The hard conversations.

In this increasingly polarized world, how do we come together to solve the very real challenges we are facing? If conversations with those who disagree lead to broken relationships rather than common ground, how will we work together?

In this insightful article, Kern Beare offers some insights:

Prioritize the relationship over being right. Research shows that our fight/flee/freeze survival drive is often triggered when someone challenges our deeply held beliefs. Research also shows that when that happens, we lose a host of cognitive capacities that are at the heart of being human, including empathy, moral reasoning and even intuition. Bereft of these capacities, the conversation — and sometimes the relationship itself — typically comes to an unsatisfying and even ugly end.

It doesn’t have to be this way. Evidence abounds that differences in values, attitudes, and beliefs become far less significant when a deeper basis of relationship is formed — especially when it’s rooted in our common humanity. [It’s important to] learn strategies for building such relationships, in turn strengthening the critical capacities you need for creative engagement.

See beyond your story. Most of us have the (often unconscious) assumption that our “story” — the particular set of life experiences from which we derive our sense of self — is the totality of who we are. This merging of “self” and “story” explains one of the most surprising findings of neurobiology: threats to our story-self — to our values, attitudes and beliefs — activate the same parts of our brain as threats to our physical self, triggering our fight, flee, or freeze reactions. When this happens, simmering disagreements can quickly become combustible.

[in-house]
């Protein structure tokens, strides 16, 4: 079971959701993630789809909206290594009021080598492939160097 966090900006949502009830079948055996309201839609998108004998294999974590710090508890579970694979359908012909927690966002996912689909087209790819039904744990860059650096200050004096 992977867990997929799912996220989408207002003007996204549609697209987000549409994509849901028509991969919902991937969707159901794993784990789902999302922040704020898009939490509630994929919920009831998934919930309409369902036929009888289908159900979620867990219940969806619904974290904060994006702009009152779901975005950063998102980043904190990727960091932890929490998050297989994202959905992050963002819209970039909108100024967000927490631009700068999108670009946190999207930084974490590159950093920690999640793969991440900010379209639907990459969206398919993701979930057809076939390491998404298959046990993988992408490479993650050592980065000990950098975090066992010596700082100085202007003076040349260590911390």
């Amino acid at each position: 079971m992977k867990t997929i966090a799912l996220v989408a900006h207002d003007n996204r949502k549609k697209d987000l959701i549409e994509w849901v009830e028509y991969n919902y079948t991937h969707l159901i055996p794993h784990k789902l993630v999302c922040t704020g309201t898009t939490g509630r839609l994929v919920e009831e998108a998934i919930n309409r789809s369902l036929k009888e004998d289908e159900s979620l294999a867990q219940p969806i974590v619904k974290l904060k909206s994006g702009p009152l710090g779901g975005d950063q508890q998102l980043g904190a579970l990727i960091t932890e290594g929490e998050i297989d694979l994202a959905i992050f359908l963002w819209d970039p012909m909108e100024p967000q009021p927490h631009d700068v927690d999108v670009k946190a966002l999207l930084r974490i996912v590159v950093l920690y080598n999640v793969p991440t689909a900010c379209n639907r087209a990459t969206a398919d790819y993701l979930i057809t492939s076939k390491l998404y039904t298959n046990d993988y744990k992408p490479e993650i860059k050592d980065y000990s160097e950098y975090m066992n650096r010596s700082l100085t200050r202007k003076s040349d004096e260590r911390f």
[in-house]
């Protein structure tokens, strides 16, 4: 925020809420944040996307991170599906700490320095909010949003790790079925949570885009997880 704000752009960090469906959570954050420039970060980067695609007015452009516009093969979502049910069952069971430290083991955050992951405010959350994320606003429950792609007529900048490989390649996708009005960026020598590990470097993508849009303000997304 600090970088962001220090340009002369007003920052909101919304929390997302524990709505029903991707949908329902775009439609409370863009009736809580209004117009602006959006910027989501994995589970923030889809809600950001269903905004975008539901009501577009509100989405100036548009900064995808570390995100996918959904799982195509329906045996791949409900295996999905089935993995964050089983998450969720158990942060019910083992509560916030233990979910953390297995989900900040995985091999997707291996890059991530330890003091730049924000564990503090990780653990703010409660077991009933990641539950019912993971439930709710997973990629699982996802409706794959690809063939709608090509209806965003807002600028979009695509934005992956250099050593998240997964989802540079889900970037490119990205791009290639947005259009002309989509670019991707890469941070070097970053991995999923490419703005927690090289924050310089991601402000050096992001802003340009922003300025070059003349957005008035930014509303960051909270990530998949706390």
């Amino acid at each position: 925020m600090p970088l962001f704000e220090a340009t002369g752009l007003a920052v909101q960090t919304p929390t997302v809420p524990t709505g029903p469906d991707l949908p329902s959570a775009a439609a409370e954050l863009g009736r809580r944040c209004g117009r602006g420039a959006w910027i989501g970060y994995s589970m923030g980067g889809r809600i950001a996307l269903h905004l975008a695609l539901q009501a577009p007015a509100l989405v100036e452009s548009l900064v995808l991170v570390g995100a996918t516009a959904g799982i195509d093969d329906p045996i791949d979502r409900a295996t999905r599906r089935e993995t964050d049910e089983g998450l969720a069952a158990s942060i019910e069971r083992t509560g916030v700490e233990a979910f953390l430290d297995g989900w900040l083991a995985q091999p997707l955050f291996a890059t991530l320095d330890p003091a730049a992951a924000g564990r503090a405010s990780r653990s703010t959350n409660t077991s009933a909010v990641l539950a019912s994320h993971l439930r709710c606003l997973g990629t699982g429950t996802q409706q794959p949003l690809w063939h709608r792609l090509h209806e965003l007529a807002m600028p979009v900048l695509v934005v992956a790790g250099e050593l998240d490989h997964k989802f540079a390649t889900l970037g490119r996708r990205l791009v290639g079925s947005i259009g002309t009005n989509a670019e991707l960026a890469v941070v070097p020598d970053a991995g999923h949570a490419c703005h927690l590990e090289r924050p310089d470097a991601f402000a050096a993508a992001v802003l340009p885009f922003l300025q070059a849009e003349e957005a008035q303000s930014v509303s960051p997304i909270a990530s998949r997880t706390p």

At the same time, we’re learning that our identity encompasses far more than our story. Studies show that a more expanded sense of self emerges when we “switch off” our story-self, unleashing a host of positive emotions and attributes. These include joy, compassion, gratitude, flexibility, creativity and receptivity to new ideas — all of which counteract our survival drive instinct. [Learning] more about this “expanded self” [can help us] to access its capacities.

Transform resistance into response. Resistance is our early-warning system that our survival drive is beginning to kick into gear. When we’re in resistance, our attention narrows, our heart rate increases, and our stress levels rise — all signals of an emerging fight, flee, or freeze reaction. The neuropsychology of resistance [helps inform] why transforming our resistance into response strengthens our cognitive capacities, and how the brain has evolved to actually help us undergo this transformative process.

Preface to the book: Difficult Conversations: The Art and Science of Working Together by Kern Beare

Perhaps these strategies can change the thermostat in our conversations and help us reach a place where we can work together to solve the problems ahead.

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